Within a few weeks of placing the thyme cuttings in water, you should start seeing signs of new roots forming. Keep a close eye on the bottom ends of the stems submerged in water. Look for small white bumps or protrusions emerging from the nodes or leaf axils.

You should see tiny white bumps indicating roots are beginning to grow from the stem. As time goes by, these roots will continue to lengthen and strengthen, providing a solid foundation for your thyme plant.

As the roots develop further, they will become more visible and pronounced. You should notice thin, thread-like structures growing from the bottom ends of the stems. These roots will gradually increase in number and thickness as they mature.

The Desired Length of Roots Before Potting

It’s important to make sure your thyme cuttings’ root systems have reached an adequate length before transplanting them into pots or directly into the ground. Aim for roots that are at least 1-2 inches long before proceeding with potting.

Allowing enough time for robust root growth before transplanting increases your chances of successful establishment and minimizes any potential transplant shock. Thyme plants with well-developed roots are better equipped to absorb nutrients and water from the soil, ensuring their overall health and vitality.

Potting Rooted Thyme Cuttings

Once the roots on your thyme cuttings are 1-2” (2.5-5 cm), it’s time to transfer them into pots with well-draining soil.

Gently Remove Each Cutting from Water

Carefully remove each cutting from the water in which they were rooting. Be gentle to avoid damaging the delicate roots that have formed. It’s essential to handle them with care as they are still fragile at this stage.

Plant Carefully in Its Own Pot

Take each cutting and plant it carefully in its own individual pot. Make sure to choose pots that provide adequate drainage, as this will prevent waterlogging and root rot. Fill each pot with well-draining soil, such as a mixture of potting soil and perlite, sand, or cactus mix.

Provide Adequate Moisture

Thyme plants require moisture to thrive but are susceptible to root rot if overwatered. Water your newly potted thyme cuttings thoroughly, allowing excess water to drain out through the bottom of the pots. Afterward, ensure not to let the soil completely dry between watering sessions.

Provide Sufficient Light to Your Thyme

To encourage growth and ensure healthy development, place your potted thyme cuttings in an area that receives 6-8 hours of sunlight daily. If growing indoors, you may also choose to use grow lights.

Monitor Growth and Adjust Care Accordingly

Keep a close eye on your potted thyme cuttings as they grow. Look out for signs of wilting or discoloration, which may indicate watering or light exposure issues. Adjust their care accordingly by increasing or decreasing watering frequency or adjusting their position relative to light sources.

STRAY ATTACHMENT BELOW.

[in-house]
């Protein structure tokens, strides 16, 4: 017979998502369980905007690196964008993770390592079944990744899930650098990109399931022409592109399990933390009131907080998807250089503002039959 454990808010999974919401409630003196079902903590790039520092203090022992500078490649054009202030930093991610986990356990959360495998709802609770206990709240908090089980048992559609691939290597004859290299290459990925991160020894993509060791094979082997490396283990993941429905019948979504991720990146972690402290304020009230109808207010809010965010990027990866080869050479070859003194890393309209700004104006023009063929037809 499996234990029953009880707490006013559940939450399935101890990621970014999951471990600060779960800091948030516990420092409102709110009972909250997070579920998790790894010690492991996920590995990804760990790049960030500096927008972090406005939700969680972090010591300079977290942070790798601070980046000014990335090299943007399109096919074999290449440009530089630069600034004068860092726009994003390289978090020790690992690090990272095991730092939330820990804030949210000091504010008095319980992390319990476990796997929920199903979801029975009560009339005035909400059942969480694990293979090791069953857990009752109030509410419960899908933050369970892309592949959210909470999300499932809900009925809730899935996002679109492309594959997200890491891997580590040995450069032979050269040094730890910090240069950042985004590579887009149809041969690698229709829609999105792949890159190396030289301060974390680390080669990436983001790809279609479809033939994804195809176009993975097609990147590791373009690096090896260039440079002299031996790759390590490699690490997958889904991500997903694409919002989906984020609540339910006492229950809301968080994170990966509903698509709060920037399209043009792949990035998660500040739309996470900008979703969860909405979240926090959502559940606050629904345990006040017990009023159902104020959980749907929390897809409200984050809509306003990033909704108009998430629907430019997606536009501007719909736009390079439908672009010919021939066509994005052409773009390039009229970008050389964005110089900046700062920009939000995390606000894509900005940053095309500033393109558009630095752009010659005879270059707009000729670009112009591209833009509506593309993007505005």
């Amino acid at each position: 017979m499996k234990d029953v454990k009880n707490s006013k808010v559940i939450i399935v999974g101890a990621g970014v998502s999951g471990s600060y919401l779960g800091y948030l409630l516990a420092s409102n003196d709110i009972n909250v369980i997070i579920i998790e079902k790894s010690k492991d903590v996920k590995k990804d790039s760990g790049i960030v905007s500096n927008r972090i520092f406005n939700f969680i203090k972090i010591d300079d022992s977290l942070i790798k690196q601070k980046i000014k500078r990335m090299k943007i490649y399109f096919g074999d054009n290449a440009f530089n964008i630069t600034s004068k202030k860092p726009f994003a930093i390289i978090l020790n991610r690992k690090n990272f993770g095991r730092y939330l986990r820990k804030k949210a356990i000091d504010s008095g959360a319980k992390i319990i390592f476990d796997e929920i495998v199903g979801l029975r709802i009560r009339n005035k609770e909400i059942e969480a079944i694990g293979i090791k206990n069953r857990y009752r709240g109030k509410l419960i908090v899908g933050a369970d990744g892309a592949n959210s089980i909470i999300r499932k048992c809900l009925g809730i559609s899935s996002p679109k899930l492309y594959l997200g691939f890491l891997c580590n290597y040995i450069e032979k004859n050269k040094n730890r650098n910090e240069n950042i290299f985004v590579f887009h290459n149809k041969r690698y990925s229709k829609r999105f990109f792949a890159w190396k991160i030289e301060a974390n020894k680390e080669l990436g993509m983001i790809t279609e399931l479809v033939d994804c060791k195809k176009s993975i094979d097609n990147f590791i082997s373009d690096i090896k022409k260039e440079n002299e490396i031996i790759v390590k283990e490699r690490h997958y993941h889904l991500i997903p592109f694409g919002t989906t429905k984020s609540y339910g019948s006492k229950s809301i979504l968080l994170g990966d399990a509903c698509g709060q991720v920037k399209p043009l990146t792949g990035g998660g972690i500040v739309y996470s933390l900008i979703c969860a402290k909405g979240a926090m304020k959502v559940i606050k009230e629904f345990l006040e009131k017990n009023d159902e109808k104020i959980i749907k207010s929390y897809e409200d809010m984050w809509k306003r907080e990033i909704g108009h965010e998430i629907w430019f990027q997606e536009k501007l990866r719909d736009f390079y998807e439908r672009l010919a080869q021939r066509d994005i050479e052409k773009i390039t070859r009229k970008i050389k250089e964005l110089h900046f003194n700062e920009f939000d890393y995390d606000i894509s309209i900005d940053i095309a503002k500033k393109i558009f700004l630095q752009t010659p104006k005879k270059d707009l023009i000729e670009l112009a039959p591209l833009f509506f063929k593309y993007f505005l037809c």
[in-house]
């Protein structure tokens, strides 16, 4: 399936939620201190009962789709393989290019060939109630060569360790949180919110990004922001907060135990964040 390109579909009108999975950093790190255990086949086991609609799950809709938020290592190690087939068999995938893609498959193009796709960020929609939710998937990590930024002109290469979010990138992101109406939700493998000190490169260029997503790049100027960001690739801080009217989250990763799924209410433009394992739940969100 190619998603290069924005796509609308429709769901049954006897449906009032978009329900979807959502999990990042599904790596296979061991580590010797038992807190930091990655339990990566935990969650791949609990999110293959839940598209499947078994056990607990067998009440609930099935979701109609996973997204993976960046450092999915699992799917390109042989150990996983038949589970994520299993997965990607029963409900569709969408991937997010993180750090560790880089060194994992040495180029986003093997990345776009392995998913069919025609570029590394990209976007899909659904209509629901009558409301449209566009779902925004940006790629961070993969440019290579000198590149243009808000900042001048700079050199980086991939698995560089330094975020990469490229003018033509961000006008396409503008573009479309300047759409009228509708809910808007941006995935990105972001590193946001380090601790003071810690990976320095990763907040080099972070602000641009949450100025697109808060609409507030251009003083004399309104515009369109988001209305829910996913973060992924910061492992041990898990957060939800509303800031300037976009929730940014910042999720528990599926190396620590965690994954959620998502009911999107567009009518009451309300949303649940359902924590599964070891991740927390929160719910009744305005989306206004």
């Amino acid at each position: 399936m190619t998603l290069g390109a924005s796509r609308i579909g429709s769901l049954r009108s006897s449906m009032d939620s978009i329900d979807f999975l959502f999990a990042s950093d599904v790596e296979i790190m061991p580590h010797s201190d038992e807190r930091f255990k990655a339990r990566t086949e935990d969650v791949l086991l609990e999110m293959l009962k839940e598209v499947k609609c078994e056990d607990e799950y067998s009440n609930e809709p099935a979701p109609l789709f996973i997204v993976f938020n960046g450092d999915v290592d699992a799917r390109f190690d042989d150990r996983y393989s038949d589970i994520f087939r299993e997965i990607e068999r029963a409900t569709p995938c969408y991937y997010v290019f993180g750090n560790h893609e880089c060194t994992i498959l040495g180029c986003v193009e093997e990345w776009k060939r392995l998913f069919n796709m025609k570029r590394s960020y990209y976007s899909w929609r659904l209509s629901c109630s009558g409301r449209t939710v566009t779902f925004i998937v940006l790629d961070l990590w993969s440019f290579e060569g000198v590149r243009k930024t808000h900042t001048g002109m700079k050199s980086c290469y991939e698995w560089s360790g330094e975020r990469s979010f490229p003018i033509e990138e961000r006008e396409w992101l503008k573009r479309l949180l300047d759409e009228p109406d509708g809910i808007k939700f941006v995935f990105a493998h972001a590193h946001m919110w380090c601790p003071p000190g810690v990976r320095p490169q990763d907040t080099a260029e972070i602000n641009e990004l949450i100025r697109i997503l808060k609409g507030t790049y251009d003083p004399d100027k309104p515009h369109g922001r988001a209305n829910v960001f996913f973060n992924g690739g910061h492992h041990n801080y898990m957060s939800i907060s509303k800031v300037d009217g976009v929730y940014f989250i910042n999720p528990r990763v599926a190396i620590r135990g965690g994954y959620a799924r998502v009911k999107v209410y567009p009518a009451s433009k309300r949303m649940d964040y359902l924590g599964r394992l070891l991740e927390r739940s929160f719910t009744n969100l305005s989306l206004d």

Growing thyme from cuttings in water and then potting them is an effective method for propagation. It allows you to expand your thyme collection or replace older plants without needing to purchase new ones. By following these steps and providing the right conditions, you can successfully transition your rooted thyme cuttings into individual pots and continue their growth journey.

For more tips and techniques on growing thyme, check out my article on Planting Thyme: Essential Steps for a Successful Start.

Thyme in patio container

Frequently Asked Questions (FAQs)

Can I grow thyme from seeds instead of cuttings?

While growing thyme from cuttings is a popular method due to its high success rate, you can also grow thyme from seeds. Keep in mind that starting from seeds may take longer for the plants to reach maturity compared to using cuttings.

How often should I fertilize my potted thyme plants?

Thyme doesn’t require heavy feeding, so fertilizing once or twice during the growing season should be sufficient. Use a balanced organic fertilizer and follow the instructions on the packaging for application rates.

Can I propagate thyme using division?

Dividing an established clump of thyme is another effective way to propagate the herb. Dig up the clump and carefully separate it into smaller sections, each with its own roots and foliage. Replant the divisions in pots or directly in your garden.

Can I grow thyme indoors?

Thyme can thrive indoors as long as it receives sufficient sunlight and is planted in well-draining soil. Place your potted thyme near a sunny window or use artificial grow lights to provide the necessary light requirements.

How often should I prune my thyme plants?

Pruning thyme regularly helps maintain its shape, encourages bushier growth, and prevents it from becoming leggy. You can trim back the stems by about one-third every spring or whenever you notice excessive growth.

What herbs can I start from cuttings?

Woody herbs like rosemary, thyme, lavender, sage, and oregano are relatively easy to propagate from cuttings. It’s best to take semi-hardwood cuttings from these herbs versus taking cuttings from fresh growth.

See my article on How to Grow Rosemary from Cuttings for more information.

Last Updated on 9 November 2023 by Bob Lee

About Bob Lee

Bob Lee is a gardening and culinary arts enthusiast currently residing in Minnesota's northern climate. He shares his 25+ years of experience on where he combines practical gardening know-how with inventive cooking techniques.